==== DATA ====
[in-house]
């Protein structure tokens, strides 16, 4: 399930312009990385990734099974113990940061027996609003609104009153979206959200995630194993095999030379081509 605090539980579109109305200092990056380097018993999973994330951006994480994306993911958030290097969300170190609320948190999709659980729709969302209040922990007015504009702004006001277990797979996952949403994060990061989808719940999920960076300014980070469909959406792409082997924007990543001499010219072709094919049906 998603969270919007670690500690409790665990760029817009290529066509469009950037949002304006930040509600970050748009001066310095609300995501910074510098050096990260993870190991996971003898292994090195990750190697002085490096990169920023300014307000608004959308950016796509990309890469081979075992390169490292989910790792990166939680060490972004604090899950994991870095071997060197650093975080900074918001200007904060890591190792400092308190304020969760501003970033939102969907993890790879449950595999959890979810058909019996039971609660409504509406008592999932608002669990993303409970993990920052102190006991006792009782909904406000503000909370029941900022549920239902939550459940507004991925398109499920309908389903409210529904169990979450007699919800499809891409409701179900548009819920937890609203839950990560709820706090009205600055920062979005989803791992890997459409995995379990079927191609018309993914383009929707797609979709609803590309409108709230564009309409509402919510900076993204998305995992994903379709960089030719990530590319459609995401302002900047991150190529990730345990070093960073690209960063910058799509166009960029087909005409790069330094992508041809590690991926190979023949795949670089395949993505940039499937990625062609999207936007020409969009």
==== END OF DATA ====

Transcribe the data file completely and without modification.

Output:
[in-house]
């Protein structure tokens, strides 16, 4: 399930312009990385990734099974113990940061027996609003609104009153979206959200995630194993095999030379081509 605090539980579109109305200092990056380097018993999973994330951006994480994306993911958030290097969300170190609320948190999709659980729709969302209040922990007015504009702004006001277990797979996952949403994060990061989808719940999920960076300014980070469909959406792409082997924007990543001499010219072709094919049906 998603969270919007670690500690409790665990760029817009290529066509469009950037949002304006930040509600970050748009001066310095609300995501910074510098050096990260993870190991996971003898292994090195990750190697002085490096990169920023300014307000608004959308950016796509990309890469081979075992390169490292989910790792990166939680060490972004604090899950994991870095071997060197650093975080900074918001200007904060890591190792400092308190304020969760501003970033939102969907993890790879449950595999959890979810058909019996039971609660409504509406008592999932608002669990993303409970993990920052102190006991006792009782909904406000503000909370029941900022549920239902939550459940507004991925398109499920309908389903409210529904169990979450007699919800499809891409409701179900548009819920937890609203839950990560709820706090009205600055920062979005989803791992890997459409995995379990079927191609018309993914383009929707797609979709609803590309409108709230564009309409509402919510900076993204998305995992994903379709960089030719990530590319459609995401302002900047991150190529990730345990070093960073690209960063910058799509166009960029087909005409790069330094992508041809590690991926190979023949795949670089395949993505940039499937990625062609999207936007020409969009």